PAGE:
Feedback is a big issue in education – how much students get, and how (or if) they use it. Feedback features in the annual National Student Survey, and no matter how good the institutional results it remains one area that is frequently marked down.
David Boud and Elizabeth Molloy published a recent paper on rethinking models of feedback that I found quite interesting. First, I’ll explain a little about the paper itself and then my thoughts on it, particularly as it relates to institutional culture.
Boud and Molloy distinguish between two models of feedback: the traditional model of feedback, which they call feedback mark one, and their model, which they call feedback mark two. They talk about traditional models by comparing them to the process in biological and engineering systems, i.e. that ‘information’ acts on a system in order to change the output. In educational terms, this is feedback as ‘telling’, feedback as a behaviourist pedagogy, and assumes that not only is the information given sufficient to actually produce a change, but that it’s unambiguous and that students will actually make use of it.
Feedback mark two is more of a developmental process and less of an add-on extra to an assessment. The aim is to transition students to become ‘agents of their own change’ so that they seek out information for improvement themselves rather than merely respond to it. Students become aware of what quality performance and feedback look like through dialogue, and through this process students develop the capacity to monitor and evaluate their own learning. Assessment tasks are designed so that students are engaged over a period of time so the generation, processing and use of feedback happens over a number of cycles. In other words, it’s making the receipt of feedback and reflection on it, (and the development of skills to do that) explicit.
Essentially, three elements work together: learners (and what they bring to learning), the curriculum (and what that promotes), and what Boud and Molloy call the ‘learning milieu’, which is the interplay of staff, students and the learning environment. Feedback shifts from being an act of teachers to an act of students (with teacher support), from a process involving a single source to multiple sources (with a corresponding shift from an individual to a collaborative act), and from an isolated event to a designed sequence of events.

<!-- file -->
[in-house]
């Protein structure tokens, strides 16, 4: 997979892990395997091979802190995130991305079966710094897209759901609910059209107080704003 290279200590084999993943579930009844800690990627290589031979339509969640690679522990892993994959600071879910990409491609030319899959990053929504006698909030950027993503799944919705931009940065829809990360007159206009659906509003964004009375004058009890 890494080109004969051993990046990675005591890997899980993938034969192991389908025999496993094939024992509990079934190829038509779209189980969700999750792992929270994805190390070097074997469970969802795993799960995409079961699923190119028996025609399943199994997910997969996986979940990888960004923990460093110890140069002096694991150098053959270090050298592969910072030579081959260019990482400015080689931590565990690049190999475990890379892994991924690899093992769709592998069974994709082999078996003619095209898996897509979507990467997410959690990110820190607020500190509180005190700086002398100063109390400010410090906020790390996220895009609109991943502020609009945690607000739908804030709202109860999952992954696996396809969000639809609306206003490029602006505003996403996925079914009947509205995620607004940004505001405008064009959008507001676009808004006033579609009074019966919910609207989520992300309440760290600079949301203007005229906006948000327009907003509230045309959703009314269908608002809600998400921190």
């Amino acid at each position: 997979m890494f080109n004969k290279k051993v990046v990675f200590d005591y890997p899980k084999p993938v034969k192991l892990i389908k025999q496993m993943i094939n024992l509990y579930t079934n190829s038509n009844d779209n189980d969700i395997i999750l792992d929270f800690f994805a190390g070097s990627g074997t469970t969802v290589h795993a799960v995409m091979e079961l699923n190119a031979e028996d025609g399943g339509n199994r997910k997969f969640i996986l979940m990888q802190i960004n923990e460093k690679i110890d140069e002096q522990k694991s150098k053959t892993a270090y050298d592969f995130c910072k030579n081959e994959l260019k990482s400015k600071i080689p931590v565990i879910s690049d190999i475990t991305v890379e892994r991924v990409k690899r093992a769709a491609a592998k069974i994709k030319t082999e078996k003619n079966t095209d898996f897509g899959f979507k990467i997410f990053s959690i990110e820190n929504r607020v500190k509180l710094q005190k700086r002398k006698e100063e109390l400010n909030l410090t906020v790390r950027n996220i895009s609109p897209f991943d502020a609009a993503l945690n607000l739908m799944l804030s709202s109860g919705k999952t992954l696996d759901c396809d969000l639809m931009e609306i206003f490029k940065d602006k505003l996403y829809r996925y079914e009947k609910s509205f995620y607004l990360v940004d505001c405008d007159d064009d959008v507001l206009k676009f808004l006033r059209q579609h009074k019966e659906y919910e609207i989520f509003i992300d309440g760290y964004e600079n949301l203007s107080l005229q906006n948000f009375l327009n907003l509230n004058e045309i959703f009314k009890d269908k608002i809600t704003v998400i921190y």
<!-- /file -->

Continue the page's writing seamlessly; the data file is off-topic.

Feedback mark one isn’t sustainable. First, it absorbs a huge amount of time and resources, but its effectiveness is questionable in actually influencing student behaviour and improving student outcomes, since students may simply look at the mark and ignore the carefully considered comments. Secondly, if there is a dual emphasis on student improvement and on improving NSS scores then the problem is that students don’t recognise the feedback they receive as actually being feedback. Thirdly, mark one feedback isn’t fit for purpose since it doesn’t equip students for life post-graduation.
Feedback mark two is, to my mind, a desirable development. It’s better pedagogically because students actively use the feedback. It’s better for the students because they are developing (and using) skills that will help them in lifelong learning and in employment after graduation. It’s better for the institution because it reduces the workload of academics (allowing more time for research, professional development, or improving their teaching in other ways), and because it improves the quality and performance of their graduates. The NSS is actually a barrier to this because rather than acting as a measure of quality of the learning experience its focus is that of a customer satisfaction survey. Graham Gibbs has pointed out that there are much better ways of examining higher education from the perspective of quality in the excellent Dimensions of Quality, published by the Higher Education Academy.
But, all those benefits will remain unrealised unless the process can be implemented, and the process represents a fundamental shift in practice for many academics in many institutions, which of course, is the main obstacle. For the implementation to succeed it needs to reach a threshold. Implementing feedback mark two in one or two modules will probably fail to appreciably improve student achievement because it will be seen as a ‘one-off’, something new and novel and will probably hit resistance (from staff and students) because of that. It’s a little like immunisation in a population – you need a certain proportion immunised in order for everyone to benefit. Once implementation gets over that minimum threshold then it simply becomes the ‘way we do things here’, and the skills and benefits learned from the process in one module can be transferred to other modules. The problem is therefore one of institutional inertia. If the change required to get that level of benefit is so large, how are we ever going to achieve it?